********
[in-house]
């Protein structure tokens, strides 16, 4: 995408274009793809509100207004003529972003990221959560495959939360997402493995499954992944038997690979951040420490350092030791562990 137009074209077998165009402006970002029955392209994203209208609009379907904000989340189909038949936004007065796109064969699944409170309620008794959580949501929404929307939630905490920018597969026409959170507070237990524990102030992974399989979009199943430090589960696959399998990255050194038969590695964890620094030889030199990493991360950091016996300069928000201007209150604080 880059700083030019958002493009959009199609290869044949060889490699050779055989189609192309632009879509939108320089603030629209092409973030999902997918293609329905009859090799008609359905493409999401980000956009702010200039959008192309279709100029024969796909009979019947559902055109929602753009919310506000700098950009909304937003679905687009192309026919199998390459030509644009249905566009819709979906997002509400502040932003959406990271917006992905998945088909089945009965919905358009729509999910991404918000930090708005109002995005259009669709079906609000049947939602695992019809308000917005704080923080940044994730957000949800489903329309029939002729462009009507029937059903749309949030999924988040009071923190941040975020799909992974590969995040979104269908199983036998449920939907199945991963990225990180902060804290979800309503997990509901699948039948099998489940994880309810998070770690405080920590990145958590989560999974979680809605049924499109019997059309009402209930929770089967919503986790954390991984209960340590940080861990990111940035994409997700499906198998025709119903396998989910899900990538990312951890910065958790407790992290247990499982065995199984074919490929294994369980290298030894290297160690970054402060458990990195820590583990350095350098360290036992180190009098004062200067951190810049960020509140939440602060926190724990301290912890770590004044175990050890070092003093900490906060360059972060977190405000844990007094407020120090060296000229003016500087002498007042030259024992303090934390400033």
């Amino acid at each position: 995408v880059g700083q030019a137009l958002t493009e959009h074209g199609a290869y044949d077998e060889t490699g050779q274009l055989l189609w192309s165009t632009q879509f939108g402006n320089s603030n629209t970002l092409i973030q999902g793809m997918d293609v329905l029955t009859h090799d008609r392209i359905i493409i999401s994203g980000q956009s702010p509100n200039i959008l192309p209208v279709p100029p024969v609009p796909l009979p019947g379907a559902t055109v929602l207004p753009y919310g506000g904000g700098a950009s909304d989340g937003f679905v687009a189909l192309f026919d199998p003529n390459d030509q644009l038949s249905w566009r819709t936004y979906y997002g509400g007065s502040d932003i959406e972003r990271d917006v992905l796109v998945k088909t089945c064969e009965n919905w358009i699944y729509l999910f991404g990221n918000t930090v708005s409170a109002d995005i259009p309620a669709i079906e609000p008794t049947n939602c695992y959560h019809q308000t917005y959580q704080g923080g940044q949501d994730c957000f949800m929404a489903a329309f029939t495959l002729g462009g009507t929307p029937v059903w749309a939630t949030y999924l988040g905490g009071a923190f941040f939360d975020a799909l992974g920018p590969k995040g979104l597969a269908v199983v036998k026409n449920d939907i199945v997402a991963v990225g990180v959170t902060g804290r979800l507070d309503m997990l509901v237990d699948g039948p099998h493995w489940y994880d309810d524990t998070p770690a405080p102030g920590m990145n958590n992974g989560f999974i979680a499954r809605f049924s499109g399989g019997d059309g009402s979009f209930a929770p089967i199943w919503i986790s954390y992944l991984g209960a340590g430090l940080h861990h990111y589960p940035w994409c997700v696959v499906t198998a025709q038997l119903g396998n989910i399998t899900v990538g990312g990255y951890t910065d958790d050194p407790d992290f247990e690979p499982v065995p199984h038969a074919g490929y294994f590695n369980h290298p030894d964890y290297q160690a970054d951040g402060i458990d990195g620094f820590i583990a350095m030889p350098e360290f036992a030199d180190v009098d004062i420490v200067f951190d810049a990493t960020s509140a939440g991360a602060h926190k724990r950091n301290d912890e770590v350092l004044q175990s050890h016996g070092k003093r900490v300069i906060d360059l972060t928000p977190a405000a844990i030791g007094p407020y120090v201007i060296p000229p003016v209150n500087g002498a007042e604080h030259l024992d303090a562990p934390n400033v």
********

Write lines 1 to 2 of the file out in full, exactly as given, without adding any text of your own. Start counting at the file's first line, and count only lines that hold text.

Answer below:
[in-house]
């Protein structure tokens, strides 16, 4: 995408274009793809509100207004003529972003990221959560495959939360997402493995499954992944038997690979951040420490350092030791562990 137009074209077998165009402006970002029955392209994203209208609009379907904000989340189909038949936004007065796109064969699944409170309620008794959580949501929404929307939630905490920018597969026409959170507070237990524990102030992974399989979009199943430090589960696959399998990255050194038969590695964890620094030889030199990493991360950091016996300069928000201007209150604080 880059700083030019958002493009959009199609290869044949060889490699050779055989189609192309632009879509939108320089603030629209092409973030999902997918293609329905009859090799008609359905493409999401980000956009702010200039959008192309279709100029024969796909009979019947559902055109929602753009919310506000700098950009909304937003679905687009192309026919199998390459030509644009249905566009819709979906997002509400502040932003959406990271917006992905998945088909089945009965919905358009729509999910991404918000930090708005109002995005259009669709079906609000049947939602695992019809308000917005704080923080940044994730957000949800489903329309029939002729462009009507029937059903749309949030999924988040009071923190941040975020799909992974590969995040979104269908199983036998449920939907199945991963990225990180902060804290979800309503997990509901699948039948099998489940994880309810998070770690405080920590990145958590989560999974979680809605049924499109019997059309009402209930929770089967919503986790954390991984209960340590940080861990990111940035994409997700499906198998025709119903396998989910899900990538990312951890910065958790407790992290247990499982065995199984074919490929294994369980290298030894290297160690970054402060458990990195820590583990350095350098360290036992180190009098004062200067951190810049960020509140939440602060926190724990301290912890770590004044175990050890070092003093900490906060360059972060977190405000844990007094407020120090060296000229003016500087002498007042030259024992303090934390400033």